Backgrounds in shearing and dairying gave a Tasman couple the ability to invest in stock and plant on the leased farm they are developing. Anne Hardie reports.
Kerry and Pam Irvine have invested in the farm in the Wangapeka Valley, west of Nelson with the goal of building production on its drought-prone hills.
The farm is at the end of a shingle road that meanders past irrigated hop and dairy farms before reaching their dry block that has a sudden ascent from flood-prone river flats and terraces to the near vertical peak of Mount Jones. All up they farm 700ha, but only 380ha of that is effective and native grasses cover the hill country. That leaves the river flats and terrace to concentrate on pasture development and crops to boost production.
When they took over the farm eight years ago, it had been a weekend retreat for Kerry’s father who ran a business in town and enjoyed its isolated location. He ran sheep and cattle, seeking help from Kerry and Pam at shearing and tailing.
The farm was carrying 1500 Perendale breeding ewes scanning just 112% lambing, plus 70 “liquorice allsorts” breeding cows. It was unfortunate timing as they paid $130 average for the ewes and prices immediately dived, but 20 dairy cows milked in a four-bail shed kept their heads above water.
Pam comes from a dairy background and the dairy cows were part of their “coalition deal” on the farm. The cows were the result of five crossbred calves given to them as a wedding present. From those 20 they reared 50 Friesian bull calves each year, plus the cows’ own Hereford-cross calves, fed pigs, lambs and chooks. It all helped to produce a $20,000 in profit for their business at a time they needed it.
“It kept us afloat,” Kerry says.
They only needed to milk the cows for four months and Pam continued milking the cows after their first child, Jackson, came along, but hung up the cups when their youngest, Ashley, arrived and it became too difficult to combine kids with milking.
They have been slowly dropping sheep numbers and increasing cattle numbers which have less work while the kids are young – partly to make it easier and also to enable them to have more family time, Pam says.
“It’s for our own sanity and everything will change again once the kids get older.
“We’ve just simplified it for family time.”
They are now down to about 1000 ewes after dropping 200 in last year’s drought.
Despite low lambing percentages in their first year on the farm, Kerry says the ewes had good genetics from using rams sourced from Mt Guardian Perendale Stud in North Canterbury for years and have proven ideal on the rough hill country. The challenge was feeding them.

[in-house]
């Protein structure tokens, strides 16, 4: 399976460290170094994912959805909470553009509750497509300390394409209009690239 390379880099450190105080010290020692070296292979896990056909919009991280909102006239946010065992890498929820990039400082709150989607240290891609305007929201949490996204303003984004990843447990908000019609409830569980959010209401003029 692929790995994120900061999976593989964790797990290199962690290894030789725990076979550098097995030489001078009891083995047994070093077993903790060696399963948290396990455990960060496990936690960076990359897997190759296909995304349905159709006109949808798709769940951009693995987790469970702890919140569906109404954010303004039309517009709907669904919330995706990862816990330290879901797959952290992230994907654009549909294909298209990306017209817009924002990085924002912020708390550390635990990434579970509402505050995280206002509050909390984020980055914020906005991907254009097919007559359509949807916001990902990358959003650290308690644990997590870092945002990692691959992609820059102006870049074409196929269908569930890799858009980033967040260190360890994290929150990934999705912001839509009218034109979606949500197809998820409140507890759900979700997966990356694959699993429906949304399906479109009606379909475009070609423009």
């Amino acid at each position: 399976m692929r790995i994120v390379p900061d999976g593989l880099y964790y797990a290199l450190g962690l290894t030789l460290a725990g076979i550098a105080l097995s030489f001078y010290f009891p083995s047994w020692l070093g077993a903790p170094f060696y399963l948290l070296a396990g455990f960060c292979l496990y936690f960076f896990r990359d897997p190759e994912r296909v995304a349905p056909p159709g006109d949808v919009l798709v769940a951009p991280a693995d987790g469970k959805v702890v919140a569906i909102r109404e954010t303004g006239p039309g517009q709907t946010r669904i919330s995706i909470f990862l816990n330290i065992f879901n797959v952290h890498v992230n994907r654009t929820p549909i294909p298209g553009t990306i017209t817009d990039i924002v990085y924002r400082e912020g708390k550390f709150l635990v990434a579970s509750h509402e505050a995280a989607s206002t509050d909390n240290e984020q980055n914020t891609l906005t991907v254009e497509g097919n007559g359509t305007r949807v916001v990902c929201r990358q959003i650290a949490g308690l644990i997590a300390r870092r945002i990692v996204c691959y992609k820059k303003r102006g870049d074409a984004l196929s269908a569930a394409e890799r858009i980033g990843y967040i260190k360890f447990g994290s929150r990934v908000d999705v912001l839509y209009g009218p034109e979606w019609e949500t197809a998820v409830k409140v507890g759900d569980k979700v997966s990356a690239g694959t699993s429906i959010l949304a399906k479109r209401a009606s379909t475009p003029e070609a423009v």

“They’re survivors. When we took over the farm the average pH was 5.5 which is next to nothing and Olsen P levels were only slightly better.”
Finances has restricted the rate of improvement, concentrating on the river flats and terrace where they have cropped between 10 and 12ha a year for winter and summer feed, before regrassing. Every paddock was soil tested and given their specific fertiliser requirements plus 4t/ha of lime. The cropping regime has entailed a winter crop of turnips for the ewes. It is followed by a Pasja summer crop for lambs that will take them through to about the end of March when the lambs are all gone and the ground can be sown in grass.
Winter turnips were chosen over swede because it meant they didn’t need to take the paddock out of circulation for as long and Pasja has so far been a fail-safe option for them. The Pasja ll forage brassica costs $505/ha by the time they have paid for seed, fertiliser and drilling and gives them the ability to finish lambs. It still struggles through the drought, but an important aspect is they don’t have to transition lambs onto the crop as they would have with rape.
Initially they planted Alto ryegrass after crops and tried high-sugar Aber because Pam had liked it so much in dairying, but the dry dealt to it. They now choose One50 and that has proven to be a keeper as it is the first to bounce back after droughts, with some white clover added into the mix as well. The past two summers have been the toughest and this year they had just 13ml of rain between Christmas and the end of February, with temperatures in the valley often soaring into the 30s – and even early 40s last year. The effect is brutal though they try to finish as many lambs as possible. Even the feed crops and One50 paddocks were struggling this summer.
Outside the paddocks being developed, the rest of the farm has been receiving just maintenance fertiliser. This year they flew fertiliser on to the hills for the first time including 360t of lime at 4t/ha and 60t of superphosphate at 800kg/ha. While the hills will still have just native grass species, the sheep will hopefully graze it better and improve it beyond tag.
Development lifts lambing
Lambing is delayed until mid-September when there’s more chance the weather bombs are finished and there’s enough grass ahead of the ewes and lambs.